When I booked a trip to Budapest, top of the tourist list was visiting the city’s famous ruin bars.
To have a good experience of it, I joined a tour in Kazinczy after finishing at the most popular Szimpla Kert, while enjoying the amazing street art and graffiti in the surroundings.
Councils were so fed up with graffiti artists and youths randomly vandalizing and tagging their artwork on the side of buildings that they decided to allow them to spray paint as they pleased on allocated walls, such as Hosier Lane in Melbourne.
An inspired idea, if you ask me.
READ MORE:Review: Oka, Carlisle – colorful food and decor, brilliant flavors in a new addition to town
Now you’re probably wondering why I’m talking about ruin bars when this week’s culinary adventure took me to Blackpool seafront to enjoy a meal at Michael Wan’s Wok Inn.
That’s because Wok Inn, which is Wan’s sister restaurant to the original Mandarin Cantonese restaurant, is a brilliant mix of ruin bar, Penang hawker market and seaside noodle bar.
Getting inside is every Bargain Hunt contestant’s dream, or, for those lucky enough to be too young to understand this reference, it’s Instagram heaven.
But for me, it immediately took me back to Szimpla Kert, sitting and sipping a cocktail in a convertible car, which had been stripped down and replaced with a two-seater leather sofa, a large tasseled lamp and the shaved roof of a phone booth as a table.
It’s fascinating how nothing fits together, but that’s exactly what makes it all work.
And it’s hard not to appreciate the sheer eclectic happenstance of it all – colorful trinkets hanging from the walls and sitting on shelves, a rickshaw cart hanging from the ceiling, a huge painted Lucky Beer Buddha behind the bar, and a quilt of Bollywood film posters plastered behind tables created from original theater chairs.
Now for the food, which is so good, you’ll quickly stop gawking at the scenery and turn your attention back to your meal.
We barely whispered a word to each other. Too busy swallowing the flamboyant feast in front of us.
The menu is designed for diners to share dishes and is a treasure map of small plates, snacks, sides to go with ramen soup, bao burgers, “around Asia” entrees.
You will also get an impressive collection of freshly made from scratch dips and sauces accompanying your order.
It also gave us the opportunity to try two dishes (quail eggs kwek kwek, 5.80 and duck tongue with salt and chilli 6.50) for the first time and we each had a main course which was a new add to menu.
Fried quail eggs were boiled [the yolk noticeably lighter in colour than a chicken egg] and wrapped in a delicate deep-fried batter, small enough to eat all at once. The most interesting “snack” I’ve had in a while and one I would order again.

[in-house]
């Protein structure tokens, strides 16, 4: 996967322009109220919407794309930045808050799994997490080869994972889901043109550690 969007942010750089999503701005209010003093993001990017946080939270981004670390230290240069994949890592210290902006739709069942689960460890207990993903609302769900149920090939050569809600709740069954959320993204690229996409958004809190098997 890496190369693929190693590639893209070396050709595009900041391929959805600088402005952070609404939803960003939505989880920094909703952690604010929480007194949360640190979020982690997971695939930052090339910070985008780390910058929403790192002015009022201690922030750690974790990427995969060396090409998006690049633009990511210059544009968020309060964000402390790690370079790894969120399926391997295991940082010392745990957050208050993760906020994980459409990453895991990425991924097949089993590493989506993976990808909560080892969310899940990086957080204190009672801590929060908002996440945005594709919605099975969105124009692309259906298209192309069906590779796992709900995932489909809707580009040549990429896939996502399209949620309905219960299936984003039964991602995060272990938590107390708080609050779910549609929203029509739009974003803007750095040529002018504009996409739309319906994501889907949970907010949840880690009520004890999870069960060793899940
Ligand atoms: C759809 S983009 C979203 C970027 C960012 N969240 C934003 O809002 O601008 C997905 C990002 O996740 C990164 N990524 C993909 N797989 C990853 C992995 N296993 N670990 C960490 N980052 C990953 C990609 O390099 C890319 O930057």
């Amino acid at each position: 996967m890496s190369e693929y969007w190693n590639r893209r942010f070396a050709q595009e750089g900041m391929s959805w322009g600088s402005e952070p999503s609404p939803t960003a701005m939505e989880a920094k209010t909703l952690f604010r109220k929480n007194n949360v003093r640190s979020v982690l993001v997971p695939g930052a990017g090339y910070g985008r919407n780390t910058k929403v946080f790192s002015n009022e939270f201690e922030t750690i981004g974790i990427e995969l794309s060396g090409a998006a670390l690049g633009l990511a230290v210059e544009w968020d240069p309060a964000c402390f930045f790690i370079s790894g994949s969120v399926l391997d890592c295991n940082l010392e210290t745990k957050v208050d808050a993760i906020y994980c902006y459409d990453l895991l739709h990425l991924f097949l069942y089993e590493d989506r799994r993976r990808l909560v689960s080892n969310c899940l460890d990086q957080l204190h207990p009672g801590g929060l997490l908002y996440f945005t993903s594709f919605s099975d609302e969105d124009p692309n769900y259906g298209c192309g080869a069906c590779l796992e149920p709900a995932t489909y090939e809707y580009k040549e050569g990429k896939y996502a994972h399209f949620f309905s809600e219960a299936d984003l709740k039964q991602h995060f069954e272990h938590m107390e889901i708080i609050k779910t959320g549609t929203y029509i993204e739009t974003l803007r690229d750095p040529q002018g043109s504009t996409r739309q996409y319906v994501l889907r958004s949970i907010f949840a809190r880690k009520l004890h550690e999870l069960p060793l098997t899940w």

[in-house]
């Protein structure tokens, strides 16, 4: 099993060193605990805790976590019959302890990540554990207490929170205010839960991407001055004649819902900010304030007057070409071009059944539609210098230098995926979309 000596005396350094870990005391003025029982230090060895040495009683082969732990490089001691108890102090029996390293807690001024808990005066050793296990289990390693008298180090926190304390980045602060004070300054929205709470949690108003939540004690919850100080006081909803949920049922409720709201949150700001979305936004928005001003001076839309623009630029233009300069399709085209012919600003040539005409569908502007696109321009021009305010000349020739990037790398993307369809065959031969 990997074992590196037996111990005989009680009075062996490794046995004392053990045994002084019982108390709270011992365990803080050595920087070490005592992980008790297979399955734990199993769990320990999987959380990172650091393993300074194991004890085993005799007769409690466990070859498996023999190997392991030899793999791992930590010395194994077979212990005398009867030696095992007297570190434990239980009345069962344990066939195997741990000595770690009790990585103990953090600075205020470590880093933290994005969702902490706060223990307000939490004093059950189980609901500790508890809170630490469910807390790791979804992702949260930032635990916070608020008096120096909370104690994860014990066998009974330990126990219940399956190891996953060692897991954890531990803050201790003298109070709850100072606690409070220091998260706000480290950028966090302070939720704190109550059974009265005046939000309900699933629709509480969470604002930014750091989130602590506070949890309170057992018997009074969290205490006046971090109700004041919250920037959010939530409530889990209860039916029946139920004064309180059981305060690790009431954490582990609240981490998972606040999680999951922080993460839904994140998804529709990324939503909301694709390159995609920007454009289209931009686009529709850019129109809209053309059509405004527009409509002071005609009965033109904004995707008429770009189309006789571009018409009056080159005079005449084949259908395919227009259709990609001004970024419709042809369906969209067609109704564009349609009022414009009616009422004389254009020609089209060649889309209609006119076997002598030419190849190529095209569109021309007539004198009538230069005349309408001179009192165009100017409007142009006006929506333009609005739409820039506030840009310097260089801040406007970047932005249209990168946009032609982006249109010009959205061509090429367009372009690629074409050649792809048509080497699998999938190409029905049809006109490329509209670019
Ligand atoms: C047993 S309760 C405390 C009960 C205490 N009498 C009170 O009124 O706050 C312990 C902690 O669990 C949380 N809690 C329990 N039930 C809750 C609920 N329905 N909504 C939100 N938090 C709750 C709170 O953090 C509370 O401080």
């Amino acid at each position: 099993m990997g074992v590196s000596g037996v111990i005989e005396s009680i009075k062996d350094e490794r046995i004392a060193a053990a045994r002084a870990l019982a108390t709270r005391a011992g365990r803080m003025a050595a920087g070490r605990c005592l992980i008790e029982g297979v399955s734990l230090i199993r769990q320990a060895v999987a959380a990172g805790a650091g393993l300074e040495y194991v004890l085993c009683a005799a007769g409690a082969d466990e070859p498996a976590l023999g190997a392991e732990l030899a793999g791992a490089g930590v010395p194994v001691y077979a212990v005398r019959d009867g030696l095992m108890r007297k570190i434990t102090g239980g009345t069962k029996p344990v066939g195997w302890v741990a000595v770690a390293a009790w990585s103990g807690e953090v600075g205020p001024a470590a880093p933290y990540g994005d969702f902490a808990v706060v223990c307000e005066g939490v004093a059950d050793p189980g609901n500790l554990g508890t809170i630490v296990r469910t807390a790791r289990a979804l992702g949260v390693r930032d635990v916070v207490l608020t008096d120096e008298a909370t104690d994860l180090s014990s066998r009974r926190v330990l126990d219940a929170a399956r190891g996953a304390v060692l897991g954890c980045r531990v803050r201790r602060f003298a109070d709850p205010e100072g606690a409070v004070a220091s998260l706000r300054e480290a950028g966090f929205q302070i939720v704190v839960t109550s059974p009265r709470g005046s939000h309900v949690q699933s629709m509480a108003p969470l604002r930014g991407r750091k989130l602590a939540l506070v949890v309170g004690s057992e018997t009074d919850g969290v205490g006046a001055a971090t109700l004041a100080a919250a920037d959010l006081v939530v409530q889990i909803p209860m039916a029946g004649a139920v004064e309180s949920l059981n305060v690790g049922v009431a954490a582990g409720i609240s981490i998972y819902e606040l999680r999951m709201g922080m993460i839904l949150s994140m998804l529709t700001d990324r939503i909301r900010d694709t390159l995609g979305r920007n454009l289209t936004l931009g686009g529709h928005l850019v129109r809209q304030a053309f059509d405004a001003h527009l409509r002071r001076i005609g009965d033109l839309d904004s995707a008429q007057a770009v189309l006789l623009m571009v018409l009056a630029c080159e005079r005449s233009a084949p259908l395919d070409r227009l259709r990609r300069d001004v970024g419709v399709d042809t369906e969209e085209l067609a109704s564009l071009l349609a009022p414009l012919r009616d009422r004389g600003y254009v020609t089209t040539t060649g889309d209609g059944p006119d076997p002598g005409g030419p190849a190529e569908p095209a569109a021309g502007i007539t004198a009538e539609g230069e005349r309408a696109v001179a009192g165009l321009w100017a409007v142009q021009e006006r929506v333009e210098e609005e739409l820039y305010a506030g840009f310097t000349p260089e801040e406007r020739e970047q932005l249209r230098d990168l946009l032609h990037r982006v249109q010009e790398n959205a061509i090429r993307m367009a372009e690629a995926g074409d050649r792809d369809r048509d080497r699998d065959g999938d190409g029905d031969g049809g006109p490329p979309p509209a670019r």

Now duck tongue is hard to describe and I have never tasted anything like it before. They look like mini chicken wings, but that’s where the similarities end.
Flavors are strong, tart, salty and tangy as you would expect with more gamey meat but definitely an acquired taste.
They’re served on a bed of chilli and salad, with a vibrant presentation clearly an important aesthetic to suit the environment, right down to the style of dish, whether it’s a ceramic plate, d bamboo steamer basket or bowls.
The Thai fishcakes (£6.90) were deliciously light, the flavors of lemongrass and coriander pairing well with the red curry paste, giving it that little kick of spice.
I have a weakness for bao buns and I often order the duck pancakes from a Chinese. So I was drawn to the bao burgers, which the menu describes as a dish inspired by the chef’s hometown of Fuzhou.
So, as expected, I opted for the shredded duck version (£11.90), which was easy enough to eat like a burger, without all the gravy and filling falling or dripping on my arm.
The steamed buns were fluffy and light and the duck was cooked to perfection – tender and melty in the middle, a little crispy on the outside and smothered in a sweet and sticky hoisin sauce. Duck patties are now definitely a thing of the past for me.
Our final course was the beef rendang curry (£15.50), a Malaysian delicacy served in a stacked metal tower bowl with sticky rice, salad and crispy house roti, which had a delicious treat.
There was room in the curry bowl to add salad or rice and dip into the roti to create more flavor and texture combinations, with the succulent beef and the intense, rich gravy-like sauce, smooth and buttery.
Our experience was complete when the waiter kindly donated a few empty Lucky Buddha beer bottles for us to take home and use as candle holders and create our own ruined bar area.
In every way The Wok Inn is away from the crowds of some of the vanilla chain restaurants that dominate the promenade and Blackpool town center and ensures that even when the illuminations are not shining there is always something going on. majestic to admire.
re foodviews of Denise Evans are published every Sunday morning.
The restaurant didn’t know we were coming and our review is anonymous.
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